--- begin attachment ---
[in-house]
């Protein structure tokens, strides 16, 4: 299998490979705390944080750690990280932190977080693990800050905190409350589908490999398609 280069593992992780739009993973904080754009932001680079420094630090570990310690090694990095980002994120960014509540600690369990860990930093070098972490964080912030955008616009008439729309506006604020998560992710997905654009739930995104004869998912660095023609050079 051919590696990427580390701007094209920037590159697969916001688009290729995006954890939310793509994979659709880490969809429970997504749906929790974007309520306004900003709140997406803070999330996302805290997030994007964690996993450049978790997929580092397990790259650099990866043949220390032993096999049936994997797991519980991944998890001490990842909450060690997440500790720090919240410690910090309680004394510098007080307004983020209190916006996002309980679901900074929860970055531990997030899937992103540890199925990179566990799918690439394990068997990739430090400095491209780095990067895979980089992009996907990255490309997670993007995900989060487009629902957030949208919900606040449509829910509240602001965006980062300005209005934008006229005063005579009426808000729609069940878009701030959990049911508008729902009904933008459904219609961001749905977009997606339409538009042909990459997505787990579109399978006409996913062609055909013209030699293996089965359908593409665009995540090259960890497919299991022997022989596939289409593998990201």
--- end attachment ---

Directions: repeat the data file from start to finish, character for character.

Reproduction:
[in-house]
């Protein structure tokens, strides 16, 4: 299998490979705390944080750690990280932190977080693990800050905190409350589908490999398609 280069593992992780739009993973904080754009932001680079420094630090570990310690090694990095980002994120960014509540600690369990860990930093070098972490964080912030955008616009008439729309506006604020998560992710997905654009739930995104004869998912660095023609050079 051919590696990427580390701007094209920037590159697969916001688009290729995006954890939310793509994979659709880490969809429970997504749906929790974007309520306004900003709140997406803070999330996302805290997030994007964690996993450049978790997929580092397990790259650099990866043949220390032993096999049936994997797991519980991944998890001490990842909450060690997440500790720090919240410690910090309680004394510098007080307004983020209190916006996002309980679901900074929860970055531990997030899937992103540890199925990179566990799918690439394990068997990739430090400095491209780095990067895979980089992009996907990255490309997670993007995900989060487009629902957030949208919900606040449509829910509240602001965006980062300005209005934008006229005063005579009426808000729609069940878009701030959990049911508008729902009904933008459904219609961001749905977009997606339409538009042909990459997505787990579109399978006409996913062609055909013209030699293996089965359908593409665009995540090259960890497919299991022997022989596939289409593998990201």